But above all else, Lee's yo-yoing in the market means he's now back out at what I consider to be a value price. For example he started the Sony Open shorter than Cam Davis, marginally outperformed the Aussie, and is now significantly bigger. Too much stock is being placed in a course record which is actually quite encouraging, and he's the best bet.
Davis is still tempting as he has stacks of potential and a fine record here but this is much tougher than Waialae, while Keith Mitchell is another who, like Lee, finds himself on the drift. In Mitchell's case the move is even more dramatic despite a good second round there, and plenty have come to the AmEx and won after a missed cut to blow away the cobwebs.
The one worry I have is that Mitchell might not be best suited by a shootout so I'll overlook him, as I will the returning Davis Riley and Wyndham Clark, with HARRIS ENGLISH given one final (maybe) chance to prove that he's been too swiftly cast aside.
Having selected him for the CJ Cup, RSM Classic and Sony Open (40-29-73) and seen him fail to capitalise on a strong start last week, patience in English is admittedly wearing a little thin, but having been based out here at La Quinta over Christmas I can't resist going in again.
There's more to the case, too, as he's a winner at Dye's River Highlands who also loves Harbour Town and Sawgrass and once finished sixth at TPC Louisiana, and when 11th here in 2018 he was in fact the third-best scorer at the Stadium Course for the week.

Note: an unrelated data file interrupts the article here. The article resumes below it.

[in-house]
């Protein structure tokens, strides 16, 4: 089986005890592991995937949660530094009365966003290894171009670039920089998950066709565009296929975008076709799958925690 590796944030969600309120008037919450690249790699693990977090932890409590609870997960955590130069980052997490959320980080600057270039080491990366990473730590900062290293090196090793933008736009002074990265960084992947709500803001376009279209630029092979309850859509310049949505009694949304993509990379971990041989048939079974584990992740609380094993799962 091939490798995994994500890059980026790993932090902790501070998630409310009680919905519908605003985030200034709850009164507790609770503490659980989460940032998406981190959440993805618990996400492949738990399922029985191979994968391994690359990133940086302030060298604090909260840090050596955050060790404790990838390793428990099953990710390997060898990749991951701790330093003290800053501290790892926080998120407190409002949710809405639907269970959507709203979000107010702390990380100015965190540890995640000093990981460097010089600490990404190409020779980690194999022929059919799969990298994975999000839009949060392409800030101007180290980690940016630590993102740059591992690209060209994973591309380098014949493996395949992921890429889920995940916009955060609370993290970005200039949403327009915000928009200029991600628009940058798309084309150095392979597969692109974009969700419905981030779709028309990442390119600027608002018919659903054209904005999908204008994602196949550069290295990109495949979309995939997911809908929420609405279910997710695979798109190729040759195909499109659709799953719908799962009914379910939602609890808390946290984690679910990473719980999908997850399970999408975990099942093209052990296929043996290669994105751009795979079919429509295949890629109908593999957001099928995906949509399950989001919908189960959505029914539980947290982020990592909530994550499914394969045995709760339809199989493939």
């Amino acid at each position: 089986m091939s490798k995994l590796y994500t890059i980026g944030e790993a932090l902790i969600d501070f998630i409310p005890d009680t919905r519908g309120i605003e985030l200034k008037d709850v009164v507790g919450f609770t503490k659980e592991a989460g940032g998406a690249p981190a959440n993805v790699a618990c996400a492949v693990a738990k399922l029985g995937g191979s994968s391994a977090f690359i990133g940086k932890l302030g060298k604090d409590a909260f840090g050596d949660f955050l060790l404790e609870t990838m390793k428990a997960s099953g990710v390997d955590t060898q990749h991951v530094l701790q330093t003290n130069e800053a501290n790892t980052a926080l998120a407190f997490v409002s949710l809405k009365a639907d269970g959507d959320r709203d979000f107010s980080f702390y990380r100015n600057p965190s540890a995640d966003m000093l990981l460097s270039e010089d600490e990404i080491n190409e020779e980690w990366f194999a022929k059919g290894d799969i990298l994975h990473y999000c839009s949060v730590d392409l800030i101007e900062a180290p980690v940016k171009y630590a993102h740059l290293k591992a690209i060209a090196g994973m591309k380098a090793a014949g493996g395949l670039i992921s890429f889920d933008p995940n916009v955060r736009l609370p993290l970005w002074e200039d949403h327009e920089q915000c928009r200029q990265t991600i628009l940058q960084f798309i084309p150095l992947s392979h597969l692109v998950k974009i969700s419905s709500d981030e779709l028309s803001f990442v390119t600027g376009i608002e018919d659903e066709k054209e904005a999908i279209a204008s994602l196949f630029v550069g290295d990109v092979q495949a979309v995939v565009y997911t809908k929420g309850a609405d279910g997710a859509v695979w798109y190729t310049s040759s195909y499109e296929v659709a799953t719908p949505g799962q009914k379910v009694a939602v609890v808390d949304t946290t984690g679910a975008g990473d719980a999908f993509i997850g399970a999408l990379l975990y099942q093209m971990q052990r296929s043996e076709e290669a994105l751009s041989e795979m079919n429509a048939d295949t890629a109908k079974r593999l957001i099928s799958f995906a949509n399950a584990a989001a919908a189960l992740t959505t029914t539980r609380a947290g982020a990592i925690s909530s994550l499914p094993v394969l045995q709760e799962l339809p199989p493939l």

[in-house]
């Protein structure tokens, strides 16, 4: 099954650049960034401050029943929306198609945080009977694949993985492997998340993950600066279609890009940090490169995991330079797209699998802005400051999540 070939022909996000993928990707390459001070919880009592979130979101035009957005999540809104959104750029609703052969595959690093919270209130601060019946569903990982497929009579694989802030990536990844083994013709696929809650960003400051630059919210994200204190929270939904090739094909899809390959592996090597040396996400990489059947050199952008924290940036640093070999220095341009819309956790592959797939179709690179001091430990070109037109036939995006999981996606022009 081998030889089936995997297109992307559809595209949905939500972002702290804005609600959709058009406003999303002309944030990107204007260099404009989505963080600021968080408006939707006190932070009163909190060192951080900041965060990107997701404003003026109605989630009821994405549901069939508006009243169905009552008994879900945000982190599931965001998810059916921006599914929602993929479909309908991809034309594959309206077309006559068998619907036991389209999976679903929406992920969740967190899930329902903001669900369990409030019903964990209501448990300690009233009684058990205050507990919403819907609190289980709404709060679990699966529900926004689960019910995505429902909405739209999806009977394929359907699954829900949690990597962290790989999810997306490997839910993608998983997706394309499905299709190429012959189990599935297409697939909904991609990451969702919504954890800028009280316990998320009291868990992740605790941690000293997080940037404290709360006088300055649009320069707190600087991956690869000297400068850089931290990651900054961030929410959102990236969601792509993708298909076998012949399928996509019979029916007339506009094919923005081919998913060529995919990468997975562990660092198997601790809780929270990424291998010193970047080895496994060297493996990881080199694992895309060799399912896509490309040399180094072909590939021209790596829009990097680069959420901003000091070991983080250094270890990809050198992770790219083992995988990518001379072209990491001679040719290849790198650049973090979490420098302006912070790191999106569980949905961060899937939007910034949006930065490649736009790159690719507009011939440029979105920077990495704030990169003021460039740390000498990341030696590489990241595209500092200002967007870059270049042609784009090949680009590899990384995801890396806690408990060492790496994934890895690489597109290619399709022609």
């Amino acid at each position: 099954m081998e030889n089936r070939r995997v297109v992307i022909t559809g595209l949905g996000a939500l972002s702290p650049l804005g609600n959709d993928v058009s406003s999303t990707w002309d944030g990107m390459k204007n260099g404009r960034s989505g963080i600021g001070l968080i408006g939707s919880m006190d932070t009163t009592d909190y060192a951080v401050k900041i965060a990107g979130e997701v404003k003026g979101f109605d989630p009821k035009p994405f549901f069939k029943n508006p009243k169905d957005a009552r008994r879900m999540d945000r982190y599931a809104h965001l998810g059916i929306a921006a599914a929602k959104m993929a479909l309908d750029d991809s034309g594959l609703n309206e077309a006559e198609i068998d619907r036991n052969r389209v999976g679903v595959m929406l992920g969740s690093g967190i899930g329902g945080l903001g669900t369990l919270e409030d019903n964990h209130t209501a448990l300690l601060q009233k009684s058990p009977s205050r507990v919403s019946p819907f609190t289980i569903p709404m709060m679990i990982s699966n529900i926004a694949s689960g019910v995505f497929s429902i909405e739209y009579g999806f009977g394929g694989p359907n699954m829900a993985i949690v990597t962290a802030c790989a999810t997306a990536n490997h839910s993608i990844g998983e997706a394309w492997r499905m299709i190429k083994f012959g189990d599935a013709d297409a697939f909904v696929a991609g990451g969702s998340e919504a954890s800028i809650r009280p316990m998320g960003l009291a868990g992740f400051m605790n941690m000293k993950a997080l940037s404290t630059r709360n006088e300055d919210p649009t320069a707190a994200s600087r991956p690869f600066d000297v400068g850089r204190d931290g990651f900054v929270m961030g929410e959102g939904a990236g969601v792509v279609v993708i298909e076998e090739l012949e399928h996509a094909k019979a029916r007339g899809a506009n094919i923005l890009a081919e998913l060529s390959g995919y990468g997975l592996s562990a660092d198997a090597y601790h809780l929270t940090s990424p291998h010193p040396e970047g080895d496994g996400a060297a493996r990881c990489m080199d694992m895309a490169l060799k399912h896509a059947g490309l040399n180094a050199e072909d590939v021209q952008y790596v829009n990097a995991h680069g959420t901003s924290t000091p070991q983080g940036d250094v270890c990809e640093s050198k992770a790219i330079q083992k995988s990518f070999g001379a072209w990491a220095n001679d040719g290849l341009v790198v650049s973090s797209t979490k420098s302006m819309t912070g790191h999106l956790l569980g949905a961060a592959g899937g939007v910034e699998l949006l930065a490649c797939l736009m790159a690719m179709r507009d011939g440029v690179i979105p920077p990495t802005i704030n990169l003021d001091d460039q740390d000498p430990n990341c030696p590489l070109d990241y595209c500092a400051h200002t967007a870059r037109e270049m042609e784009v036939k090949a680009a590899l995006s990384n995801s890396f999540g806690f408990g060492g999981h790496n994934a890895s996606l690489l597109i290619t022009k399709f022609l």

Back in 2012 he shot a 62 at the Nicklaus Tournament Course to launch himself into contention and last time he played La Quinta he shot 64, so he's proven across each of the three layouts hence why he's yet to miss the cut in seven appearances, often lurking close to the top 10 without quite challenging.
It's true that unlike most of my selections he can struggle off the tee but that's not been the case at the Stadium Course, where he's gained strokes throughout his last three visits, and with so much scope to improve on the greens he remains one to keep a very close eye on whether you're happy going in again or not.
English is close friends with Swafford and whether or not that serves as extra motivation, I don't think we should forget that he was a fully-fledged member of the elite before injury struck a year ago. Nor do I believe he's a million miles of that kind of level again.
As you'll have seen from the staking plan, the rest of my selections are even more speculative but I'll start with two who tick the two most straightforward boxes in golf betting: course and current form.
First, NICK TAYLOR arrives on the back of seventh place in the Sony Open, his approach play and putting both excellent as they tend to be when he's firing on all cylinders.